Car Maintenance Checklist: 9 Essential Steps That Anyone Can Do
Nobody likes reaching into their pocket to pay the mechanic. That’s why it’s important to take preventative measures with regular DIY maintenance, especially if you drive a vehicle that is considered “old” by today’s standards. If you want to save money while taking extra-special care of your daily driver, our car maintenance checklist will help ensure all your bases are covered when it’s time to pop the hood and kick the tires.
Beyond longevity, keeping any vehicle in good shape with standard maintenance procedures also increases safety. When a car is running smoothly and performing optimally, not only is there less strain on your car engine and other components, your driving ability won’t be impeded by a compromised vehicle.
Staying on top of a car maintenance checklist won’t singularly avoid potential collisions or accidents, but a highly functional vehicle can help save you on the road and in the pocketbook. With that in mind, here are some DIY vehicle maintenance tasks that you can do easily by yourself.
The first thing you need to do is find your owner’s manual…(hint: it’s in the glove box.)
Get familiar with your owner’s manual
Many drivers tend to ignore their owner’s manual, but think of it this way: If you bought a new tech gadget, would you just start using it without reading any of the instructions? That mindset also applies to a car.
Every car comes with an owner’s manual. This manual covers all the car’s features and components under the hood and inside the cabin. You can make a note of the areas and details you want to learn about as you go through this list.
The manual holds important information that includes a suggested maintenance schedule covering all the parts and fluids the car needs regularly replaced. It can range from how often to change your oil, and when is the best time to swap out filters or belts. In the case of motor oil, it will note which type it runs on, so you know what to look for when it’s time for a change.
Your owner’s manual will also outline all safety measures to take as you go through your car tune up checklist, so make sure you study it closely for your own safety.
A quick 60-second inspection can reveal a lot
Some parts of a car are highly visible so you know when something’s up. For example, make sure to check that all lights work every so often. Headlights, taillights, and turn signal lights are important to driver safety and are required to be in working order by law. You should also check for rust on the body, undercarriage, and under the hood. Rust can spread and do serious damage if left untreated.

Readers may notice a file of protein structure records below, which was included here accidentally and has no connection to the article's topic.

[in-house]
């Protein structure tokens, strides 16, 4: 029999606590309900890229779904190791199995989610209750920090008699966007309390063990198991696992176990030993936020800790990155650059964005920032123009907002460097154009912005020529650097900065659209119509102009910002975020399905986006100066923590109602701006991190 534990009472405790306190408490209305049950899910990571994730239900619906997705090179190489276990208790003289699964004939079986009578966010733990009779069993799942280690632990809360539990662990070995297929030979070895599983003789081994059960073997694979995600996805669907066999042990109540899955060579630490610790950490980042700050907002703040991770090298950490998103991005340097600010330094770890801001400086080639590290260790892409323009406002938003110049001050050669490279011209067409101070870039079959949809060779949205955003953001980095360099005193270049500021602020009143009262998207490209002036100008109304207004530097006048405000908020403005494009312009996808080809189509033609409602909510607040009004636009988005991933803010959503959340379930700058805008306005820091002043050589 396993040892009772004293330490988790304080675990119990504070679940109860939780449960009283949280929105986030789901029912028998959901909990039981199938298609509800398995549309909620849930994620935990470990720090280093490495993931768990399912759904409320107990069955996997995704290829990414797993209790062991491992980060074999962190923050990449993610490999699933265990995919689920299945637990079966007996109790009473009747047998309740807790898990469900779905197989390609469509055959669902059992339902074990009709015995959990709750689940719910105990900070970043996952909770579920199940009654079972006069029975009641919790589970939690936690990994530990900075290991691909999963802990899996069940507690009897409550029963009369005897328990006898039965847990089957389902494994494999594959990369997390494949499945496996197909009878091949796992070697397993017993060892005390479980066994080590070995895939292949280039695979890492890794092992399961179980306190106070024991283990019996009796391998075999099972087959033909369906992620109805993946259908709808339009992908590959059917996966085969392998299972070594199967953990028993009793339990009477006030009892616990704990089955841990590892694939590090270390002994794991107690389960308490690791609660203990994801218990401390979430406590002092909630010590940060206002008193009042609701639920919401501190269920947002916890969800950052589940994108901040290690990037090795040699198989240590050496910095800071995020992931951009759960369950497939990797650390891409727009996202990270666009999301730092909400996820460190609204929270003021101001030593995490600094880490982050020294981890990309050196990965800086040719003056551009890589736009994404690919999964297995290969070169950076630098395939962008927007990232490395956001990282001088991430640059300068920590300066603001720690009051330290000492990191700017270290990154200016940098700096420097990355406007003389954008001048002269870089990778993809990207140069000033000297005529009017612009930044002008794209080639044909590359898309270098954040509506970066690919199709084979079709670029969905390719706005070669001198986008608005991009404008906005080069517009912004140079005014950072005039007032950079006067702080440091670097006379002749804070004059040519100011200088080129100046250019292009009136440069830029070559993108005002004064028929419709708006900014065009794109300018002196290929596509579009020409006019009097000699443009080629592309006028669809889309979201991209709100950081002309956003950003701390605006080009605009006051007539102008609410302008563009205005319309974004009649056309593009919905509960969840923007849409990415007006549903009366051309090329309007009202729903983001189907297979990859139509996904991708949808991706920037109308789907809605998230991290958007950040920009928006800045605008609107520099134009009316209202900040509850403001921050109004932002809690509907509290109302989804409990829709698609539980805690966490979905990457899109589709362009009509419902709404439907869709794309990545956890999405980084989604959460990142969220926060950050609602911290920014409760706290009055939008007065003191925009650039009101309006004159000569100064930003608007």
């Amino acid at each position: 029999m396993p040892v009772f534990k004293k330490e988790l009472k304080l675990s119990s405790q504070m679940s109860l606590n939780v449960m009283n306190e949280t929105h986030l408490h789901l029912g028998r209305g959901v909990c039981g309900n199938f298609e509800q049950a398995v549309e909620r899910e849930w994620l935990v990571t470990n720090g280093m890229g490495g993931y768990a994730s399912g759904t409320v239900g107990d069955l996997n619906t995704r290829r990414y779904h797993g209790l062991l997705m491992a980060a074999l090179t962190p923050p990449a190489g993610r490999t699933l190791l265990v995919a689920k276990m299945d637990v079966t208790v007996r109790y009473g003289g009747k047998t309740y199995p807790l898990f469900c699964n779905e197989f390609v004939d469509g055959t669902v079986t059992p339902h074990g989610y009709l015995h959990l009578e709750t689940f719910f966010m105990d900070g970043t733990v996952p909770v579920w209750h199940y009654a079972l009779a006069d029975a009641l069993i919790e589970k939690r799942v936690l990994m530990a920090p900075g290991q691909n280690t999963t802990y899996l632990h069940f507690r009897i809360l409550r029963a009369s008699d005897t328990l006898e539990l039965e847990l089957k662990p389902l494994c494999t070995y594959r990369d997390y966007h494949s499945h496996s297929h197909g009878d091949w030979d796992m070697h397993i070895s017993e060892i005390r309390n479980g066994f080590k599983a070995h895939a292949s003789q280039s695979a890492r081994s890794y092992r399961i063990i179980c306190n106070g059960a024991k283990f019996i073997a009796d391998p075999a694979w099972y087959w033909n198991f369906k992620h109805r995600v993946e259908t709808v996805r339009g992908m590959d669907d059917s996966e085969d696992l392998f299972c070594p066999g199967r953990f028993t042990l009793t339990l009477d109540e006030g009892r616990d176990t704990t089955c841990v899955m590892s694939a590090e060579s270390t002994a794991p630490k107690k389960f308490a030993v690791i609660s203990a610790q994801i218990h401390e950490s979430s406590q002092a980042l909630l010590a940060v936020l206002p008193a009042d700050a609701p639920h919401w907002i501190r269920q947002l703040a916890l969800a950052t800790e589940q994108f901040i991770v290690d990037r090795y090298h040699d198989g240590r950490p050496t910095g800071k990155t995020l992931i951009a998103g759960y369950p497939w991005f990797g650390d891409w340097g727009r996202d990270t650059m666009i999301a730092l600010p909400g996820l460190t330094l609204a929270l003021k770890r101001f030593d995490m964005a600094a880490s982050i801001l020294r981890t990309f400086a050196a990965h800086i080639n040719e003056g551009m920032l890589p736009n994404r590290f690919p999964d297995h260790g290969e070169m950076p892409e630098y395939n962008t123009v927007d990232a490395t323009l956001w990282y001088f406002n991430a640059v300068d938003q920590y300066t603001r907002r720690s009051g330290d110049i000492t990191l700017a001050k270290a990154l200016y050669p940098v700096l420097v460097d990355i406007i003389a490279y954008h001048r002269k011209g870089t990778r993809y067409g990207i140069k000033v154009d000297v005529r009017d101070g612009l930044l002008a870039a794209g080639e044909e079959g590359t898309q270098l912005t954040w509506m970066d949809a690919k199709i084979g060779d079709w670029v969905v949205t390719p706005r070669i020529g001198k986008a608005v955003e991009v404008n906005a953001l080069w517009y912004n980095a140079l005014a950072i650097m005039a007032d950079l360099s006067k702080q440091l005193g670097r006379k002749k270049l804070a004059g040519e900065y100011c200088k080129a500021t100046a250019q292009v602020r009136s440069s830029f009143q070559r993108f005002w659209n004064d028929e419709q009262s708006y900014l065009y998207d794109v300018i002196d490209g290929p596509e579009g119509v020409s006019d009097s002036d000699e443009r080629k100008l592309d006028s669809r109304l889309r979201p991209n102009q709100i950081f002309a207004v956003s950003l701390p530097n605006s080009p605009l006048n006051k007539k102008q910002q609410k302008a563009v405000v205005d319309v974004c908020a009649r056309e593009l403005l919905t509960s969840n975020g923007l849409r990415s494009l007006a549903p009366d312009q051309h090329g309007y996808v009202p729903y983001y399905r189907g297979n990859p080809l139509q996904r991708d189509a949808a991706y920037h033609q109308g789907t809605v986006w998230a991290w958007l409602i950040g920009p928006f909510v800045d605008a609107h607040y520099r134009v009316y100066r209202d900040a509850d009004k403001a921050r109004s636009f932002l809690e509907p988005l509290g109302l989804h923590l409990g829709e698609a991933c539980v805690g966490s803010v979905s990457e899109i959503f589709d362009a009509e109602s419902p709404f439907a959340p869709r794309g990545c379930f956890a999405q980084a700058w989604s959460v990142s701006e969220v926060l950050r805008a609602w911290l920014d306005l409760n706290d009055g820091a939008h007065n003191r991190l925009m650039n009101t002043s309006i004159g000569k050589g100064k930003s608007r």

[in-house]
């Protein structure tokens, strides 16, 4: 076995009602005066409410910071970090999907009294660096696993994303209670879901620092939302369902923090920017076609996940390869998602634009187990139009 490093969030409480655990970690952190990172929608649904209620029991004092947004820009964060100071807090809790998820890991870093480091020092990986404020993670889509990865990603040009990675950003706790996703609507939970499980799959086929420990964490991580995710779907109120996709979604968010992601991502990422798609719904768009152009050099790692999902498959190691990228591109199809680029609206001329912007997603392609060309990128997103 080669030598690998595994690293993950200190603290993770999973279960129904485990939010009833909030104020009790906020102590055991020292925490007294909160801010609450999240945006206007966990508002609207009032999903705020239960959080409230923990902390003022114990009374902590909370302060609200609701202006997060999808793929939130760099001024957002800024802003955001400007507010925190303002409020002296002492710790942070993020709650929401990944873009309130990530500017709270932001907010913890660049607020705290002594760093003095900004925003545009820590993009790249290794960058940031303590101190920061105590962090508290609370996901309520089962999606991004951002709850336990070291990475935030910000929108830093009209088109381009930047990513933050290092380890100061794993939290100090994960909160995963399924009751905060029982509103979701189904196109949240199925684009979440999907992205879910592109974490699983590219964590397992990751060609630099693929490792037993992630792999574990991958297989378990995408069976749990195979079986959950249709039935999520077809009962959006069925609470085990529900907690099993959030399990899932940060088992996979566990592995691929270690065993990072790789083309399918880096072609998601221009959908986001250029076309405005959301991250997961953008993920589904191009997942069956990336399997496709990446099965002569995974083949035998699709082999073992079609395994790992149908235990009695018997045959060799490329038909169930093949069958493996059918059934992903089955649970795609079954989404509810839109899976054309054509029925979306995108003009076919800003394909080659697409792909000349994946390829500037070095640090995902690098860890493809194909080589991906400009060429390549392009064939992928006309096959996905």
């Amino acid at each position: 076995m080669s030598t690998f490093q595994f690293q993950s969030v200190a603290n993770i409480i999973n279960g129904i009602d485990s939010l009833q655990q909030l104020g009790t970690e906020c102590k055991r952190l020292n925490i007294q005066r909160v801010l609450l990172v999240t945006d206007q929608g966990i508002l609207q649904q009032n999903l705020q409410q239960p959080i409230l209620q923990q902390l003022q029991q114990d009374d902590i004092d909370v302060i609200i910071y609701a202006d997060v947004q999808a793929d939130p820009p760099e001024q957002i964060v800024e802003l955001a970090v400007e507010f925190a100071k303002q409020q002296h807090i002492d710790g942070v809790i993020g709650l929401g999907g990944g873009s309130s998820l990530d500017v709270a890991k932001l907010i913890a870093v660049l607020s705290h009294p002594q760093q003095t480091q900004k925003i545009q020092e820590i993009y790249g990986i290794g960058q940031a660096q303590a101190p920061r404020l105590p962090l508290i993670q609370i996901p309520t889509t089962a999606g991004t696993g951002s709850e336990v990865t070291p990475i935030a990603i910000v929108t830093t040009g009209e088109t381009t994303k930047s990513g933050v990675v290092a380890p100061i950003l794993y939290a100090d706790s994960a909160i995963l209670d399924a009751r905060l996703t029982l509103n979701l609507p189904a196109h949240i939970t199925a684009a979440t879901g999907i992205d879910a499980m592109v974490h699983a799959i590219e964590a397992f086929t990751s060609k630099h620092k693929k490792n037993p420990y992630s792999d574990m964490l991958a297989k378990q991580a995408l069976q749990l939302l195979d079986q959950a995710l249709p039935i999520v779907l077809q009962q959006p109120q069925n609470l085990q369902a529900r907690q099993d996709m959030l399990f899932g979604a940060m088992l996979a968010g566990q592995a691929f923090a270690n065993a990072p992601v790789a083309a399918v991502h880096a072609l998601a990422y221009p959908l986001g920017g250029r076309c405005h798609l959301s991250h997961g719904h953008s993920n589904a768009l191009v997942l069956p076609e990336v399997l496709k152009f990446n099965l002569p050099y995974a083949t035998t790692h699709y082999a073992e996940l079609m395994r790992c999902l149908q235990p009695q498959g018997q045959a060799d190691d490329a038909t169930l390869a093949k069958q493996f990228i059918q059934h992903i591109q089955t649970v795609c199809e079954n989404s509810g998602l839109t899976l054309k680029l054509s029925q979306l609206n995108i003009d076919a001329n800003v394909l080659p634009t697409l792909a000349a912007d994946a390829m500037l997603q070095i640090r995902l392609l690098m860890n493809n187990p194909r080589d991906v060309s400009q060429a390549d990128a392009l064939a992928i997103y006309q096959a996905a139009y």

Under the hood, you can also do a quick car battery check.
With the car battery, you’re looking for any frayed cables, cracks in the casing, corrosion, dirt, and other signs of damage.
You can also do a quick check of various fluids as well, especially oil and washer fluid, which are very accessible and easy to inspect. Anytime you see a leak, it’s important to get it checked out right away to mitigate any further damage and costly repairs.
But as important as routine 1-minute inspections are, you’ll need to dive a bit deeper from time to time to ensure your car stays in perfect running order. This checklist covers:
- Engine oil
- Coolant, antifreeze, steering, and transmission fluids
- Air and cabin filters
- Spark plugs
- Windshield wipers
- Check Engine light
1. Check the engine oil in your car
Oil change businesses will place stickers on the windshield with a future odometer reading as the recommended point for when you should return to change it again. Not every vehicle is the same—nor is every engine—so the number provided may not necessarily jive with the automaker’s suggested threshold.
Though man-made, synthetic oil lasts longer and is considered cleaner and more efficient than regular oil or synthetic blends. That usually means you can accumulate more kilometres before you need to change it. Your owner’s manual should offer some guidance on engine’s viscosity and the average mileage per oil change. Compare that figure to an oil changer’s estimate, and you will have a general idea on when to return.
You can always check oil levels by using the dipstick, or in some newer vehicles, an electronic gauge. If the oil is really dark or looks muddy in texture, it’s time for a change. Good engine oil is somewhat translucent with a smoother texture to it.
2. Check the other fluids in your car
Cars run on other fluids too, and you can manually check them yourself. The easiest is washer fluid, which can quickly run out in the winter, and is also very easy to refill when you’re running low.
Engine coolant, antifreeze, and steering fluid all come with dipsticks or gauges, making it easy to check fluid levels at a glance. Your owner’s manual may not specify how to check or refill them, but you can familiarize yourself with where they are and have a look.
Manuals often won’t mention transmission fluid, as there is no universal mileage figure on when to change it, so it’s best to check with the manufacturer to get a recommendation.